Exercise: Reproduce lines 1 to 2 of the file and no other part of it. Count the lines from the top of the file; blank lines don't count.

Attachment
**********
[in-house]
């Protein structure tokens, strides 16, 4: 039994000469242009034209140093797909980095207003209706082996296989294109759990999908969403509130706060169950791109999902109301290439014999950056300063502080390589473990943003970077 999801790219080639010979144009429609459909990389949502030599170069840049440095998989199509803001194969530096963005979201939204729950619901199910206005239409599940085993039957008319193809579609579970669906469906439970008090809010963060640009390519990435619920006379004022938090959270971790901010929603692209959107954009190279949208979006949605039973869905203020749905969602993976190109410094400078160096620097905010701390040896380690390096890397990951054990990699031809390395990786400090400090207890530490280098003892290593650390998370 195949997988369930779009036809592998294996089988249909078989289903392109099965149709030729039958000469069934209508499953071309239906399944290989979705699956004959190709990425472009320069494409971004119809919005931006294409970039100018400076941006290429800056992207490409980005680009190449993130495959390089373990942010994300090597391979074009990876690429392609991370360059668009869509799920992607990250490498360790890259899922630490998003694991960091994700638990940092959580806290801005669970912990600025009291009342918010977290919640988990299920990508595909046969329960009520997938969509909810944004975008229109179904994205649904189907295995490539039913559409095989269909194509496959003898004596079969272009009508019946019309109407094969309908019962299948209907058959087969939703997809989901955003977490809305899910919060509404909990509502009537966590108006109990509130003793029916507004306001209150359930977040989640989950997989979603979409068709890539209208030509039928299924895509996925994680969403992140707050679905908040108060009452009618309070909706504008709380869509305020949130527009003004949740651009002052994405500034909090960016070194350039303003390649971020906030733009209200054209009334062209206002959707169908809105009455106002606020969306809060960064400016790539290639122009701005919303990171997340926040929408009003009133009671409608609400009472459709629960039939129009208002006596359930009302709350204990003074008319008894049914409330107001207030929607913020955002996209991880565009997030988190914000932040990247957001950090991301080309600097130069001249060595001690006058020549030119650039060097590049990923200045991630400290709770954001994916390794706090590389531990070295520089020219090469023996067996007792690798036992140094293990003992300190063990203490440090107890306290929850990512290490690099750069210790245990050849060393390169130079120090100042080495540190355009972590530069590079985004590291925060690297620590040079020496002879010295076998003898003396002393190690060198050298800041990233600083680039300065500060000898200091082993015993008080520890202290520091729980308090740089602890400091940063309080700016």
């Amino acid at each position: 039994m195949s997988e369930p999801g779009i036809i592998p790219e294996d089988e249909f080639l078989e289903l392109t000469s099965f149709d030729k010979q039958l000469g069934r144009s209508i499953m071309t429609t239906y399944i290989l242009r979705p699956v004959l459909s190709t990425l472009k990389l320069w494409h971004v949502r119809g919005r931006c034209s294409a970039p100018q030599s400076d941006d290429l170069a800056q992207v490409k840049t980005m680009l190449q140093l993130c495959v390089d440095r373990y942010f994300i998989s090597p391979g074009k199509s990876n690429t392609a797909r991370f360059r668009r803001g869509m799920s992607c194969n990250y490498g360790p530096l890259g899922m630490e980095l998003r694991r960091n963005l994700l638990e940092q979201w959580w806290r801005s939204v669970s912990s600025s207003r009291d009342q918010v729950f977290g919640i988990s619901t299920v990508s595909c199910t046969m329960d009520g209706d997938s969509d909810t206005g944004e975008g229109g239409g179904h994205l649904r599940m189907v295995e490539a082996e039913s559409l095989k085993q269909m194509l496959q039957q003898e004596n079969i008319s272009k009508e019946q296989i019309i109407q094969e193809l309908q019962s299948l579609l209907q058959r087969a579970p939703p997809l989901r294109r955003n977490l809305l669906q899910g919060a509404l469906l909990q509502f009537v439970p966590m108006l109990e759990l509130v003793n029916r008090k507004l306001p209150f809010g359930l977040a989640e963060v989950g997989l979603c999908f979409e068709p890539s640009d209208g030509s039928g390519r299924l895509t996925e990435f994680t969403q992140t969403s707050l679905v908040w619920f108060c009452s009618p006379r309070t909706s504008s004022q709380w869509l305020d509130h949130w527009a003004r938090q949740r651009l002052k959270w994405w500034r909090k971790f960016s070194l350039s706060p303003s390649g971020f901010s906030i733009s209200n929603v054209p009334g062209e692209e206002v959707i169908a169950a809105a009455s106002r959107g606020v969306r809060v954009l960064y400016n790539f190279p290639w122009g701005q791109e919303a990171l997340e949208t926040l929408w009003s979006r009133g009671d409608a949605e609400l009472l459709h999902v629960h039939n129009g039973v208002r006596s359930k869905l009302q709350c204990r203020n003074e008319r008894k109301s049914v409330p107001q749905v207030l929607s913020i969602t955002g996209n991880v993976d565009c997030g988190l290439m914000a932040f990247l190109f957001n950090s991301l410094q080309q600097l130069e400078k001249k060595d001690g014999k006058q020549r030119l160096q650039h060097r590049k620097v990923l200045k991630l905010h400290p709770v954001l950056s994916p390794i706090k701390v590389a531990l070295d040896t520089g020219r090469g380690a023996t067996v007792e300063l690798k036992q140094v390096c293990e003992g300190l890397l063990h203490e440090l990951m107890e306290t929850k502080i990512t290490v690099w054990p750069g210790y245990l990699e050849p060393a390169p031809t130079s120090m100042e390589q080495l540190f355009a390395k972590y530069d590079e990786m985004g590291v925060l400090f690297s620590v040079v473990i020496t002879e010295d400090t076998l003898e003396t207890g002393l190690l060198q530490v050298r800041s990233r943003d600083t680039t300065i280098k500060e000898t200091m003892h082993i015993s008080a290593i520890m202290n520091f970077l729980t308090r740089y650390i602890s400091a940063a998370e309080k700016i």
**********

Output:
[in-house]
């Protein structure tokens, strides 16, 4: 039994000469242009034209140093797909980095207003209706082996296989294109759990999908969403509130706060169950791109999902109301290439014999950056300063502080390589473990943003970077 999801790219080639010979144009429609459909990389949502030599170069840049440095998989199509803001194969530096963005979201939204729950619901199910206005239409599940085993039957008319193809579609579970669906469906439970008090809010963060640009390519990435619920006379004022938090959270971790901010929603692209959107954009190279949208979006949605039973869905203020749905969602993976190109410094400078160096620097905010701390040896380690390096890397990951054990990699031809390395990786400090400090207890530490280098003892290593650390998370 195949997988369930779009036809592998294996089988249909078989289903392109099965149709030729039958000469069934209508499953071309239906399944290989979705699956004959190709990425472009320069494409971004119809919005931006294409970039100018400076941006290429800056992207490409980005680009190449993130495959390089373990942010994300090597391979074009990876690429392609991370360059668009869509799920992607990250490498360790890259899922630490998003694991960091994700638990940092959580806290801005669970912990600025009291009342918010977290919640988990299920990508595909046969329960009520997938969509909810944004975008229109179904994205649904189907295995490539039913559409095989269909194509496959003898004596079969272009009508019946019309109407094969309908019962299948209907058959087969939703997809989901955003977490809305899910919060509404909990509502009537966590108006109990509130003793029916507004306001209150359930977040989640989950997989979603979409068709890539209208030509039928299924895509996925994680969403992140707050679905908040108060009452009618309070909706504008709380869509305020949130527009003004949740651009002052994405500034909090960016070194350039303003390649971020906030733009209200054209009334062209206002959707169908809105009455106002606020969306809060960064400016790539290639122009701005919303990171997340926040929408009003009133009671409608609400009472459709629960039939129009208002006596359930009302709350204990003074008319008894049914409330107001207030929607913020955002996209991880565009997030988190914000932040990247957001950090991301080309600097130069001249060595001690006058020549030119650039060097590049990923200045991630400290709770954001994916390794706090590389531990070295520089020219090469023996067996007792690798036992140094293990003992300190063990203490440090107890306290929850990512290490690099750069210790245990050849060393390169130079120090100042080495540190355009972590530069590079985004590291925060690297620590040079020496002879010295076998003898003396002393190690060198050298800041990233600083680039300065500060000898200091082993015993008080520890202290520091729980308090740089602890400091940063309080700016």